Patient- and Family-Centered Care and the Role of the Emergency Physician Providing Care to a Child in the Emergency Department
Reaffirmed by the ACEP Board of Directors April 2012
Originally approved by the ACEP Board of Directors and the Academy of Pediatrics Board of Directors June 2006
Patient- and family-centered care (PFCC) is an approach to health care that recognizes the role of the family in providing medical care, encourages collaboration between the patient, family, and health care professionals; and honors individual and family strengths, cultures, traditions, and expertise. Although there are many opportunities for providing PFCC in the emergency department, there are also challenges to doing so. The American Academy of Pediatrics and American College of Emergency Physicians support the following: promoting patient dignity, comfort, and autonomy; recognizing the patient and family as key decision makers in the patient's medical care; recognizing the patient's experience and perspective in a culturally sensitive manner; acknowledging the interdependence of child and parent as well as the pediatric patient's evolving independence; encouraging family member presence; providing information to the family during interventions; encouraging collaboration with other health care professionals; acknowledging the importance of the patient's medical home; and encouraging institutional policies for PFCC.
Key words: patient and family-centered care, family-centered care, family member presence, cultural sensitivity, pediatric patient's medical home.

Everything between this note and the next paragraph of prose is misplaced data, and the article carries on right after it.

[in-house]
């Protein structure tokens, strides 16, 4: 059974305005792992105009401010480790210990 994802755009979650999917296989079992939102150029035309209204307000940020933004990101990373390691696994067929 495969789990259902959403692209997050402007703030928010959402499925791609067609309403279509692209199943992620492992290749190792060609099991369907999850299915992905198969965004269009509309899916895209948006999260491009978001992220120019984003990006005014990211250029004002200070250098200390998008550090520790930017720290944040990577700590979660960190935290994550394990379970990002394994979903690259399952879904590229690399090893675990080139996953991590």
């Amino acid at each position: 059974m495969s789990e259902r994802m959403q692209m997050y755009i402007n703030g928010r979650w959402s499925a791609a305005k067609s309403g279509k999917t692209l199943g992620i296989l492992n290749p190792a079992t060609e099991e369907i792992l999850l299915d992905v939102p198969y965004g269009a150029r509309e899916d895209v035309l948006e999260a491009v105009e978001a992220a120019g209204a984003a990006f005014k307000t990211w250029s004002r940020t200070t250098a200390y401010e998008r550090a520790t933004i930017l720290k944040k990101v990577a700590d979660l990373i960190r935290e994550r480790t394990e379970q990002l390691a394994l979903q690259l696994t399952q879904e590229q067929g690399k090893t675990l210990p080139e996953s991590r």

Patient- and family-centered care (PFCC) is an approach to health care that recognizes the integral role of the family and encourages mutually beneficial collaboration among the patient, family, and health care professionals. PFCC ensures the health and well-being of children and their families through a respectful family-professional partnership. It honors the strengths, cultures, traditions, and expertise that all members of this partnership bring to the relationship. PFCC is the standard of practice that results in high-quality services.1 PFCC embraces the concepts that 1) we are providing care for a person, not a condition; 2) the patient is best understood in the context of his or her family, culture, values, and goals; and 3) honoring that context will result in better health care, safety, and patient satisfaction.
Although there are many opportunities for providing PFCC in the emergency department (ED), there are significant challenges to doing so.2 Overcrowding and acuity in the ED may result in delay or disruption of care, challenging the ability of ED staff to provide respectful and sensitive care. The lack of a previous relationship between patient/family and health care professionals and the acute nature prompting an ED visit can make it difficult to create an effective partnership. The many cultural and societal variations among families can increase the difficulty in identifying who is a child's legal guardian. Situations unique to the ED, such as the arrival of a child by ambulance without family, the unaccompanied minor seeking care without the knowledge of family, visits related to abuse or violence, time-sensitive invasive procedures including resuscitation efforts, and the unanticipated death of a child, require the most thoughtful advanced planning.3-5